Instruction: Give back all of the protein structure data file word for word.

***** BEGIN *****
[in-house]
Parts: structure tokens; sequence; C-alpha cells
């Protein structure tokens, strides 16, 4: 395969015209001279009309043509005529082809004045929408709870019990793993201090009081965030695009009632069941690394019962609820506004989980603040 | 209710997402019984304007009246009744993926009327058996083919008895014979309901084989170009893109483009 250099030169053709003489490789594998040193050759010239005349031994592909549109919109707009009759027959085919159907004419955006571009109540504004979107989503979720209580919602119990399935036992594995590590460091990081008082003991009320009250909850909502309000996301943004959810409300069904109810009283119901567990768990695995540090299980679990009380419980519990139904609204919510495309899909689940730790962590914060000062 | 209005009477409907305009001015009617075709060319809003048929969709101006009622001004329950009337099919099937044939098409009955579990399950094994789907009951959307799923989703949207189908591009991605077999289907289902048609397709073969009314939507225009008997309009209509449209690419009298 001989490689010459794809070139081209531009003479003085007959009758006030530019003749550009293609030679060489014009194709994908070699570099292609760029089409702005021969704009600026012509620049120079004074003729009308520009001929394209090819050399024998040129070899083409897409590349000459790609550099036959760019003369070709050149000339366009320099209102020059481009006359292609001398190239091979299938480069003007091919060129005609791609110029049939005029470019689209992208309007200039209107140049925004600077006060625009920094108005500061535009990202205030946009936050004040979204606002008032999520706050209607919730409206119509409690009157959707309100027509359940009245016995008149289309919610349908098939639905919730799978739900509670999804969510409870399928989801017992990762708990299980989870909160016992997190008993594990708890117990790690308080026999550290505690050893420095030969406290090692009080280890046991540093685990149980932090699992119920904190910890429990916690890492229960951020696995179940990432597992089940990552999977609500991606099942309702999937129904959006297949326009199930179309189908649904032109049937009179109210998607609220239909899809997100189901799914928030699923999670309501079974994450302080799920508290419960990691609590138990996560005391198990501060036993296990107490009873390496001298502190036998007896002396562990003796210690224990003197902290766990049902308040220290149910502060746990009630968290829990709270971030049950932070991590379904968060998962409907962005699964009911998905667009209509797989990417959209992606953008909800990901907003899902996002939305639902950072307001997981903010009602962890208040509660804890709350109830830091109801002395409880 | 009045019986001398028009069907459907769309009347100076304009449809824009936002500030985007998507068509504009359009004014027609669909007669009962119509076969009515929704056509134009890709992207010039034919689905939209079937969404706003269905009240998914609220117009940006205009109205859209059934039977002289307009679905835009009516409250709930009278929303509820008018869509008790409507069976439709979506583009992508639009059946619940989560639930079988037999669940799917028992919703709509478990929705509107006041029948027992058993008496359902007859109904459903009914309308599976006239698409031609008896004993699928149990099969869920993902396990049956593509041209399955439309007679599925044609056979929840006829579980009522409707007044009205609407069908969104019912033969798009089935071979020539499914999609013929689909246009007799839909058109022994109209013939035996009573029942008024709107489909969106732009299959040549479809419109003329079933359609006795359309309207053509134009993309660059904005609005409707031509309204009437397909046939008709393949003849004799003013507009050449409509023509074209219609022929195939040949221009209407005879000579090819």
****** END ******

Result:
[in-house]
Parts: structure tokens; sequence; C-alpha cells
């Protein structure tokens, strides 16, 4: 395969015209001279009309043509005529082809004045929408709870019990793993201090009081965030695009009632069941690394019962609820506004989980603040 | 209710997402019984304007009246009744993926009327058996083919008895014979309901084989170009893109483009 250099030169053709003489490789594998040193050759010239005349031994592909549109919109707009009759027959085919159907004419955006571009109540504004979107989503979720209580919602119990399935036992594995590590460091990081008082003991009320009250909850909502309000996301943004959810409300069904109810009283119901567990768990695995540090299980679990009380419980519990139904609204919510495309899909689940730790962590914060000062 | 209005009477409907305009001015009617075709060319809003048929969709101006009622001004329950009337099919099937044939098409009955579990399950094994789907009951959307799923989703949207189908591009991605077999289907289902048609397709073969009314939507225009008997309009209509449209690419009298 001989490689010459794809070139081209531009003479003085007959009758006030530019003749550009293609030679060489014009194709994908070699570099292609760029089409702005021969704009600026012509620049120079004074003729009308520009001929394209090819050399024998040129070899083409897409590349000459790609550099036959760019003369070709050149000339366009320099209102020059481009006359292609001398190239091979299938480069003007091919060129005609791609110029049939005029470019689209992208309007200039209107140049925004600077006060625009920094108005500061535009990202205030946009936050004040979204606002008032999520706050209607919730409206119509409690009157959707309100027509359940009245016995008149289309919610349908098939639905919730799978739900509670999804969510409870399928989801017992990762708990299980989870909160016992997190008993594990708890117990790690308080026999550290505690050893420095030969406290090692009080280890046991540093685990149980932090699992119920904190910890429990916690890492229960951020696995179940990432597992089940990552999977609500991606099942309702999937129904959006297949326009199930179309189908649904032109049937009179109210998607609220239909899809997100189901799914928030699923999670309501079974994450302080799920508290419960990691609590138990996560005391198990501060036993296990107490009873390496001298502190036998007896002396562990003796210690224990003197902290766990049902308040220290149910502060746990009630968290829990709270971030049950932070991590379904968060998962409907962005699964009911998905667009209509797989990417959209992606953008909800990901907003899902996002939305639902950072307001997981903010009602962890208040509660804890709350109830830091109801002395409880 | 009045019986001398028009069907459907769309009347100076304009449809824009936002500030985007998507068509504009359009004014027609669909007669009962119509076969009515929704056509134009890709992207010039034919689905939209079937969404706003269905009240998914609220117009940006205009109205859209059934039977002289307009679905835009009516409250709930009278929303509820008018869509008790409507069976439709979506583009992508639009059946619940989560639930079988037999669940799917028992919703709509478990929705509107006041029948027992058993008496359902007859109904459903009914309308599976006239698409031609008896004993699928149990099969869920993902396990049956593509041209399955439309007679599925044609056979929840006829579980009522409707007044009205609407069908969104019912033969798009089935071979020539499914999609013929689909246009007799839909058109022994109209013939035996009573029942008024709107489909969106732009299959040549479809419109003329079933359609006795359309309207053509134009993309660059904005609005409707031509309204009437397909046939008709393949003849004799003013507009050449409509023509074209219609022929195939040949221009209407005879000579090819």